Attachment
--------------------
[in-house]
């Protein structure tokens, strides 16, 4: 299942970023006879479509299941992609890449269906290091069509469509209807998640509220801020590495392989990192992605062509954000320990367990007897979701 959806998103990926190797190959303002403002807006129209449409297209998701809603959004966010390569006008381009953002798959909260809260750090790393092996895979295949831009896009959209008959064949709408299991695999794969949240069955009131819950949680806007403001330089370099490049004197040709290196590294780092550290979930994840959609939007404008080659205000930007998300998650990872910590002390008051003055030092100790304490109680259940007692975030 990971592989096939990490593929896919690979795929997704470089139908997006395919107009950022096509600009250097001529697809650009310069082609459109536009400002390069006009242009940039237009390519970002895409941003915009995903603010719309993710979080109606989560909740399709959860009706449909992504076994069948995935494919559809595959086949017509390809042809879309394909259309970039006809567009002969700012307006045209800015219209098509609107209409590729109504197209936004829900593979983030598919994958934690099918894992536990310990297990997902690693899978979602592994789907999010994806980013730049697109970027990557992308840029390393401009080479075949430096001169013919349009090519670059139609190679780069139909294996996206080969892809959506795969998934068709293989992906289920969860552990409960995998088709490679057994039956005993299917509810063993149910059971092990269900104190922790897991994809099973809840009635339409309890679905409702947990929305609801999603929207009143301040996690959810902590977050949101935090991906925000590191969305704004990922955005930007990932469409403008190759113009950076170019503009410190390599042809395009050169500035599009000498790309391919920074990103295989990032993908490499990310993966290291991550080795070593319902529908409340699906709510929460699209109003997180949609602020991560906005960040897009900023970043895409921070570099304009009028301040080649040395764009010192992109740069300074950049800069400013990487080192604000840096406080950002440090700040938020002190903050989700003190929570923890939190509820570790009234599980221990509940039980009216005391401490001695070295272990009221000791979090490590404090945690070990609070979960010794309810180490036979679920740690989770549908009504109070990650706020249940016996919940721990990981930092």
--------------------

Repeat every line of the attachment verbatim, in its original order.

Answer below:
[in-house]
């Protein structure tokens, strides 16, 4: 299942970023006879479509299941992609890449269906290091069509469509209807998640509220801020590495392989990192992605062509954000320990367990007897979701 959806998103990926190797190959303002403002807006129209449409297209998701809603959004966010390569006008381009953002798959909260809260750090790393092996895979295949831009896009959209008959064949709408299991695999794969949240069955009131819950949680806007403001330089370099490049004197040709290196590294780092550290979930994840959609939007404008080659205000930007998300998650990872910590002390008051003055030092100790304490109680259940007692975030 990971592989096939990490593929896919690979795929997704470089139908997006395919107009950022096509600009250097001529697809650009310069082609459109536009400002390069006009242009940039237009390519970002895409941003915009995903603010719309993710979080109606989560909740399709959860009706449909992504076994069948995935494919559809595959086949017509390809042809879309394909259309970039006809567009002969700012307006045209800015219209098509609107209409590729109504197209936004829900593979983030598919994958934690099918894992536990310990297990997902690693899978979602592994789907999010994806980013730049697109970027990557992308840029390393401009080479075949430096001169013919349009090519670059139609190679780069139909294996996206080969892809959506795969998934068709293989992906289920969860552990409960995998088709490679057994039956005993299917509810063993149910059971092990269900104190922790897991994809099973809840009635339409309890679905409702947990929305609801999603929207009143301040996690959810902590977050949101935090991906925000590191969305704004990922955005930007990932469409403008190759113009950076170019503009410190390599042809395009050169500035599009000498790309391919920074990103295989990032993908490499990310993966290291991550080795070593319902529908409340699906709510929460699209109003997180949609602020991560906005960040897009900023970043895409921070570099304009009028301040080649040395764009010192992109740069300074950049800069400013990487080192604000840096406080950002440090700040938020002190903050989700003190929570923890939190509820570790009234599980221990509940039980009216005391401490001695070295272990009221000791979090490590404090945690070990609070979960010794309810180490036979679920740690989770549908009504109070990650706020249940016996919940721990990981930092």